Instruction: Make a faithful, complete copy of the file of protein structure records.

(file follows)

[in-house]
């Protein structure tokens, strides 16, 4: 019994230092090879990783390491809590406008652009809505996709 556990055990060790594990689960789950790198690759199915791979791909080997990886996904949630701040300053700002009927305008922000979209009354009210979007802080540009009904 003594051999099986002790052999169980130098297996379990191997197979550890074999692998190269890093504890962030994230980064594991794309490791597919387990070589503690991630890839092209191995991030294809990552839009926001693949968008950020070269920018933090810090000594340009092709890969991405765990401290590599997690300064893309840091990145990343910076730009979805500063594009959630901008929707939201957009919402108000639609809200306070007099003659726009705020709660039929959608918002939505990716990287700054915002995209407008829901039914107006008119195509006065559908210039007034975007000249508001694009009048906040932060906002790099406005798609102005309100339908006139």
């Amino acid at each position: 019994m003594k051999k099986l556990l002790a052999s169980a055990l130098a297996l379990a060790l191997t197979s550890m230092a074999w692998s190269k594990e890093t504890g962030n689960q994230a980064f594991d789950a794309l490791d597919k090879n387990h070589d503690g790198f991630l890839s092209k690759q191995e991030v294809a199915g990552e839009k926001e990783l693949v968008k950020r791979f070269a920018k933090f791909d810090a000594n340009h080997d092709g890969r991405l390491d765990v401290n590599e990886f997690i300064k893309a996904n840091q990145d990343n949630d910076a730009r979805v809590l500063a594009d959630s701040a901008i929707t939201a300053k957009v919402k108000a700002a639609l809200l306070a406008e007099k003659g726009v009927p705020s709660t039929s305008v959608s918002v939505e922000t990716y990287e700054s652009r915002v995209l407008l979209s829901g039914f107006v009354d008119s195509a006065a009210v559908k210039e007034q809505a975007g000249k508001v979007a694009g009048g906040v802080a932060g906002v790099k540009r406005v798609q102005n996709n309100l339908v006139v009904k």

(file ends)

[in-house]
């Protein structure tokens, strides 16, 4: 019994230092090879990783390491809590406008652009809505996709 556990055990060790594990689960789950790198690759199915791979791909080997990886996904949630701040300053700002009927305008922000979209009354009210979007802080540009009904 003594051999099986002790052999169980130098297996379990191997197979550890074999692998190269890093504890962030994230980064594991794309490791597919387990070589503690991630890839092209191995991030294809990552839009926001693949968008950020070269920018933090810090000594340009092709890969991405765990401290590599997690300064893309840091990145990343910076730009979805500063594009959630901008929707939201957009919402108000639609809200306070007099003659726009705020709660039929959608918002939505990716990287700054915002995209407008829901039914107006008119195509006065559908210039007034975007000249508001694009009048906040932060906002790099406005798609102005309100339908006139």
């Amino acid at each position: 019994m003594k051999k099986l556990l002790a052999s169980a055990l130098a297996l379990a060790l191997t197979s550890m230092a074999w692998s190269k594990e890093t504890g962030n689960q994230a980064f594991d789950a794309l490791d597919k090879n387990h070589d503690g790198f991630l890839s092209k690759q191995e991030v294809a199915g990552e839009k926001e990783l693949v968008k950020r791979f070269a920018k933090f791909d810090a000594n340009h080997d092709g890969r991405l390491d765990v401290n590599e990886f997690i300064k893309a996904n840091q990145d990343n949630d910076a730009r979805v809590l500063a594009d959630s701040a901008i929707t939201a300053k957009v919402k108000a700002a639609l809200l306070a406008e007099k003659g726009v009927p705020s709660t039929s305008v959608s918002v939505e922000t990716y990287e700054s652009r915002v995209l407008l979209s829901g039914f107006v009354d008119s195509a006065a009210v559908k210039e007034q809505a975007g000249k508001v979007a694009g009048g906040v802080a932060g906002v790099k540009r406005v798609q102005n996709n309100l339908v006139v009904k």